• Periodic professional re-sharpening or replacement needed

Longevity and Replacement Timeframes

  • High-nickel specialty steel blades can last up to 10 years before requiring replacement
  • Represents up to 3-4X lifespan duration compared to basic carbon steel

Cost Factors

  • $25+ per linear foot cost for exotic nickel steel blades
  • Sharpening services also more expensive than carbon steel

Silicon Steel Alloys

Typical Compositions

  • Iron alloy made with up to 6.5% silicon content

Key Properties

  • Very fine grained metallurgical structure
  • Extremely low coefficient of expansion
  • High hardness rating around RC 65 on the Rockwell scale
  • Brittle despite high hardness rating

Sharpening Considerations

  • Challenging to sharpen due to very high hardness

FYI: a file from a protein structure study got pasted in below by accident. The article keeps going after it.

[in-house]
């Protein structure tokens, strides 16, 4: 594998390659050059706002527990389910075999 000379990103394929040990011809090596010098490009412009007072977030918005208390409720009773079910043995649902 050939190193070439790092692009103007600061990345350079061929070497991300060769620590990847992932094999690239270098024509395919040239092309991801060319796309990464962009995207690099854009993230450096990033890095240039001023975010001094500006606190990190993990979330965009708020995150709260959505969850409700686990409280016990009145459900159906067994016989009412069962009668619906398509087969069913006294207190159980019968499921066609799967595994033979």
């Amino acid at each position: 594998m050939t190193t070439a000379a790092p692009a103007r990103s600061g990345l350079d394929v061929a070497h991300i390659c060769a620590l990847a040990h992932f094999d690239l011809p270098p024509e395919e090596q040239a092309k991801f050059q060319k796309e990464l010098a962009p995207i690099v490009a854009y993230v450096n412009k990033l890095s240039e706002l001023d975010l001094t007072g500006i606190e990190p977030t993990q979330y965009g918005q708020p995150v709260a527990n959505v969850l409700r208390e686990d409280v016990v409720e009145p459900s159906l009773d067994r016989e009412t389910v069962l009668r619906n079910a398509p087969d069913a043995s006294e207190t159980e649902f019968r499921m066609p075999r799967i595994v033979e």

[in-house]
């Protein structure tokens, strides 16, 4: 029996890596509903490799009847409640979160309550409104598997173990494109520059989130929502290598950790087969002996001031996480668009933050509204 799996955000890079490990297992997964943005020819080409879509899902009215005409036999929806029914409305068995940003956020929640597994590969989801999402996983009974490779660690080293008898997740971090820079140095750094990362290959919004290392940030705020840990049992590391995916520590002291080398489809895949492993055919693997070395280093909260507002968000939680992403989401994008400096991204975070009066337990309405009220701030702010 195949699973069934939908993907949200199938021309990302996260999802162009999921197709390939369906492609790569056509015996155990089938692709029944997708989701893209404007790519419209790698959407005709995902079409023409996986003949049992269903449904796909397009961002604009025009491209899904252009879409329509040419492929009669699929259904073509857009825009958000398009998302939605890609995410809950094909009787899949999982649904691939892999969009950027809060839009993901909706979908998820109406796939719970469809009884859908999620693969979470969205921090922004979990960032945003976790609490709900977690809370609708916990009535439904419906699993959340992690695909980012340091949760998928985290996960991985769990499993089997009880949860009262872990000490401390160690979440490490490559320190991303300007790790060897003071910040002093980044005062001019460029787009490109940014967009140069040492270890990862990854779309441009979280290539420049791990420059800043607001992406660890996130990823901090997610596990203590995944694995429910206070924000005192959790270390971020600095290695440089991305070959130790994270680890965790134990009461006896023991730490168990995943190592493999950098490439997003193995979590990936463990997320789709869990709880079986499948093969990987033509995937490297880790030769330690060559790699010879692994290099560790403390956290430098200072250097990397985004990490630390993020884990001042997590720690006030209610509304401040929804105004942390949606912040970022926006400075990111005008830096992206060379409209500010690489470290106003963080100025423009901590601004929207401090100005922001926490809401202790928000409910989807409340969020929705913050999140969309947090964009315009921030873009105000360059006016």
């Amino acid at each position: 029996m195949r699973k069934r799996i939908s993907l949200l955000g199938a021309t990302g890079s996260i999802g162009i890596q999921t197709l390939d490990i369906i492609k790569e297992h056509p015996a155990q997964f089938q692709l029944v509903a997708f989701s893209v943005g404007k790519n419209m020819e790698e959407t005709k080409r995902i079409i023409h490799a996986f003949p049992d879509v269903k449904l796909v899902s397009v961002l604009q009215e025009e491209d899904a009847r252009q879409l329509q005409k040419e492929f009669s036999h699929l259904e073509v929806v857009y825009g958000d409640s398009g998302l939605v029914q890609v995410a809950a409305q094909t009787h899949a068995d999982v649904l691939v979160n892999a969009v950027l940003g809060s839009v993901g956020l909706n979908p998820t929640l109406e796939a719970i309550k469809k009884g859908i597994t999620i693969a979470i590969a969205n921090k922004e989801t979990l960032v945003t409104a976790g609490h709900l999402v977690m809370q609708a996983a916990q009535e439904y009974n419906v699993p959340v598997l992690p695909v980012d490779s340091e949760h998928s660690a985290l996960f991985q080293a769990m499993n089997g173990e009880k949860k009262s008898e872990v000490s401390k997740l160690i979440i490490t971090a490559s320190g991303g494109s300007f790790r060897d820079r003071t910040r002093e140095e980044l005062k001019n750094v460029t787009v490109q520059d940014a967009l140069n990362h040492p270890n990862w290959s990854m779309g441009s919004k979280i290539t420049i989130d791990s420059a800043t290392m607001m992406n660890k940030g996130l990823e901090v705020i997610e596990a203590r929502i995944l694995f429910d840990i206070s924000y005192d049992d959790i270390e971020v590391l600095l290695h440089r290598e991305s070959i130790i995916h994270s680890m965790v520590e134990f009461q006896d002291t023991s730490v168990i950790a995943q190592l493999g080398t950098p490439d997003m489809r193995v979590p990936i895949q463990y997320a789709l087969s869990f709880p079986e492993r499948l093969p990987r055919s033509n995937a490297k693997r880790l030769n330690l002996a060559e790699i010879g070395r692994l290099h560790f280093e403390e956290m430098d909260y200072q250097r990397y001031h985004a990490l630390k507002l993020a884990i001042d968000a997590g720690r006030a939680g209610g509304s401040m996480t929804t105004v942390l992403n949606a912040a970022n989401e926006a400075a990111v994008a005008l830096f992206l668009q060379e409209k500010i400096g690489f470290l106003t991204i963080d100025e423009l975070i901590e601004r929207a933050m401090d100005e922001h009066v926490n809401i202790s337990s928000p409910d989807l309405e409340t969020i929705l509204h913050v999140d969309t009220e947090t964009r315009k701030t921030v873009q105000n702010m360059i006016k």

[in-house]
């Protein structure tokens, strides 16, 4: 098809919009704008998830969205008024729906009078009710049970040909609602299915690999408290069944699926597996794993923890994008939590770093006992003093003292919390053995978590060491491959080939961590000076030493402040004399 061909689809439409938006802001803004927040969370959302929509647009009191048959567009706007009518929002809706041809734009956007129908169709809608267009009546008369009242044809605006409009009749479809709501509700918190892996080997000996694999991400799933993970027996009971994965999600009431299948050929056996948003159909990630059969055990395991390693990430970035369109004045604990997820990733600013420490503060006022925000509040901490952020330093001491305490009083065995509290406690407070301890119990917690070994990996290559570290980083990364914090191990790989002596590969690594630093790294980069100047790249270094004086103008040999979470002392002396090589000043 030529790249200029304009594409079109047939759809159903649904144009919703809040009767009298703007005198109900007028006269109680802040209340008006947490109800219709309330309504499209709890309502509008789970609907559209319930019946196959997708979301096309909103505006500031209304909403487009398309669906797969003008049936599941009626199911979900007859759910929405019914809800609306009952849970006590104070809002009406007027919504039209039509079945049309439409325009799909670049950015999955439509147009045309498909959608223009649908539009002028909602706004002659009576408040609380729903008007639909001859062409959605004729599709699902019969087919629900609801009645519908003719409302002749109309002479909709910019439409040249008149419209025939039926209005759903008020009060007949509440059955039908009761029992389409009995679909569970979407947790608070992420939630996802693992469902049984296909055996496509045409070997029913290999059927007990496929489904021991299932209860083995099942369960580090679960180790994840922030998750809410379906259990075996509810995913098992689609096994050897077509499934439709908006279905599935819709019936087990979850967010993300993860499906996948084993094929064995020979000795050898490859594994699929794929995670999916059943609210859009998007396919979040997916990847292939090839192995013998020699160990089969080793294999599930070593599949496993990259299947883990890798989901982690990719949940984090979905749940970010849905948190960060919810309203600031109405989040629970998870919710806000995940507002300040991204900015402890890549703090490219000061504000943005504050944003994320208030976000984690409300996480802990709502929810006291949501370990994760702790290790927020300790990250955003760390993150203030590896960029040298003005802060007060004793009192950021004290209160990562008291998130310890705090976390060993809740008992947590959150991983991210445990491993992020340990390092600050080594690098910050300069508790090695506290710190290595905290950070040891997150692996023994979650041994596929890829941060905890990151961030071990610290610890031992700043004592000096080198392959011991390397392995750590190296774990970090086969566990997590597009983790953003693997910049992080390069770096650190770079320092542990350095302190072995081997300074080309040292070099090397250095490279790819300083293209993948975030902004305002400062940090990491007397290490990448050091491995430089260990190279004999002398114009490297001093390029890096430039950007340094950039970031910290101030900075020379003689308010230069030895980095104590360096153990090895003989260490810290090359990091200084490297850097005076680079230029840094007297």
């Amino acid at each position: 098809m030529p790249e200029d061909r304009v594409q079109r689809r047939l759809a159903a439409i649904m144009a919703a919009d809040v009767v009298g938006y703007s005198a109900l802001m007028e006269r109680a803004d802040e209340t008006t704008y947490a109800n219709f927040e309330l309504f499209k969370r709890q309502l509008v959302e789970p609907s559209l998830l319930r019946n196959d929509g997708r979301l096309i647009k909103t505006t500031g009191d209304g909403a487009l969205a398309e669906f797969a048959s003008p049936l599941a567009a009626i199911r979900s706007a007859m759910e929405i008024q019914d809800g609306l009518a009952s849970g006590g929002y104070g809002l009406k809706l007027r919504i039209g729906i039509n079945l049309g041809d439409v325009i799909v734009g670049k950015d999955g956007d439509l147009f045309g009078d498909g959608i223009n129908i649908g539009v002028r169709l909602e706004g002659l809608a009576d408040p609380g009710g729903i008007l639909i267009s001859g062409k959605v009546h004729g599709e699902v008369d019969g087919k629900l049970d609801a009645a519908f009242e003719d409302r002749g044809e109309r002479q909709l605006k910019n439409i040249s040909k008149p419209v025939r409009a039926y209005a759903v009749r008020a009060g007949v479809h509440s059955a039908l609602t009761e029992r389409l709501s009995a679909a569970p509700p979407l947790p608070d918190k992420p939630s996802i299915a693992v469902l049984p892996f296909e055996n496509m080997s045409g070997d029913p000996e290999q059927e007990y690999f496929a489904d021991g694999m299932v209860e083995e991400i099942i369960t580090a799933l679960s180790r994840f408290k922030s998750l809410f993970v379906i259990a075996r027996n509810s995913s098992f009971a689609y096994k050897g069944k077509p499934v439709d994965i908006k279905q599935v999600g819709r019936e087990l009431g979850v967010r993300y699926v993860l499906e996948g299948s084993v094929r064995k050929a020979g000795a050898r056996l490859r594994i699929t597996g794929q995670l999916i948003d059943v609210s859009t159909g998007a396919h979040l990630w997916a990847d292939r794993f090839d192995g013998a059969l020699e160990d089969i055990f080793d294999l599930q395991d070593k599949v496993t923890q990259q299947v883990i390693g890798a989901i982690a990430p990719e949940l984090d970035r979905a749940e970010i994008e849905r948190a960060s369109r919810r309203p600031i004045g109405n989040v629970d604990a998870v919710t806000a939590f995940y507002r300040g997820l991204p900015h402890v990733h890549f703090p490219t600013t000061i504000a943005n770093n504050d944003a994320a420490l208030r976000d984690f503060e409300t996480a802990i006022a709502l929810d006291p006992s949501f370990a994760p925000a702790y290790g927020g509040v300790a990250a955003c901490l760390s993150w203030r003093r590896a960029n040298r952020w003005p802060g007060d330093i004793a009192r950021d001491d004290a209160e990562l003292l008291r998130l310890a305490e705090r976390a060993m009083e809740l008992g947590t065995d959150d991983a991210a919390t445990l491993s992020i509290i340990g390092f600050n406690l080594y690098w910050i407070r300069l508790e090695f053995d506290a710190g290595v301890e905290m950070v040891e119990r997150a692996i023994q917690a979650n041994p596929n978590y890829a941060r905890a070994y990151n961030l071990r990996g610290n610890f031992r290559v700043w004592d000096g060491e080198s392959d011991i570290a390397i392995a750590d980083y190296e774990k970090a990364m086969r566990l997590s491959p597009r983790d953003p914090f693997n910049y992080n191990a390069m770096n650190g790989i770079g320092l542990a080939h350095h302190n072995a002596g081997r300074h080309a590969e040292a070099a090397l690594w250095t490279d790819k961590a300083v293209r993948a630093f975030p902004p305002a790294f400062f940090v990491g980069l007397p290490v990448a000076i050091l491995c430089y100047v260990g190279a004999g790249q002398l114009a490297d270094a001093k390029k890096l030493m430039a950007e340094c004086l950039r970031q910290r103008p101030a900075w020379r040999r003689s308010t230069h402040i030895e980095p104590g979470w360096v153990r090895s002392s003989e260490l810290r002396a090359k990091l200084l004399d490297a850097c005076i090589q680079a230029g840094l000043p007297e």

• Diamond abrasives mandatory for any grinding or sharpening
  • Limited number of sharpenings possible before blade replacement required

Longevity and Replacement Timeframes

  • Can last up to 8 years before requiring replacement
  • Ability to retain its hardness edge supports longevity

Cost Factors

  • $15-$30 per linear foot for exotic silicon steel blades
  • Sharpening services cost noticeably more than carbon steel

These exotic alloy steel formulations deliver substantial lifespan and edge retention boosts over basic carbon. But the sharpening challenges and elevated costs point to more limited, specialized applications.

Carbide-Tipped Reel Blades